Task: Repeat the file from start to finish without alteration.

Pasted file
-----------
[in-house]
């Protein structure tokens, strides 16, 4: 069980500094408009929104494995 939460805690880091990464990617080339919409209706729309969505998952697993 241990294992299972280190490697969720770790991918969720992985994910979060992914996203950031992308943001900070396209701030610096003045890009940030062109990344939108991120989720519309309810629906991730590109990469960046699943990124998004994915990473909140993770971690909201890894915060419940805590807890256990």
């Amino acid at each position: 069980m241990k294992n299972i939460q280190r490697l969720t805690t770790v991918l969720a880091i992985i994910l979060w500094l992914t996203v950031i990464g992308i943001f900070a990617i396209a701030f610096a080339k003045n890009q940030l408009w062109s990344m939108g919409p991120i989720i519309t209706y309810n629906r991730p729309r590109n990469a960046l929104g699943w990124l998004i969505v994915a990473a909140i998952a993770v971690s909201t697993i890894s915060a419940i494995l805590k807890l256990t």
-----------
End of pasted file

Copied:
[in-house]
């Protein structure tokens, strides 16, 4: 069980500094408009929104494995 939460805690880091990464990617080339919409209706729309969505998952697993 241990294992299972280190490697969720770790991918969720992985994910979060992914996203950031992308943001900070396209701030610096003045890009940030062109990344939108991120989720519309309810629906991730590109990469960046699943990124998004994915990473909140993770971690909201890894915060419940805590807890256990």
């Amino acid at each position: 069980m241990k294992n299972i939460q280190r490697l969720t805690t770790v991918l969720a880091i992985i994910l979060w500094l992914t996203v950031i990464g992308i943001f900070a990617i396209a701030f610096a080339k003045n890009q940030l408009w062109s990344m939108g919409p991120i989720i519309t209706y309810n629906r991730p729309r590109n990469a960046l929104g699943w990124l998004i969505v994915a990473a909140i998952a993770v971690s909201t697993i890894s915060a419940i494995l805590k807890l256990t």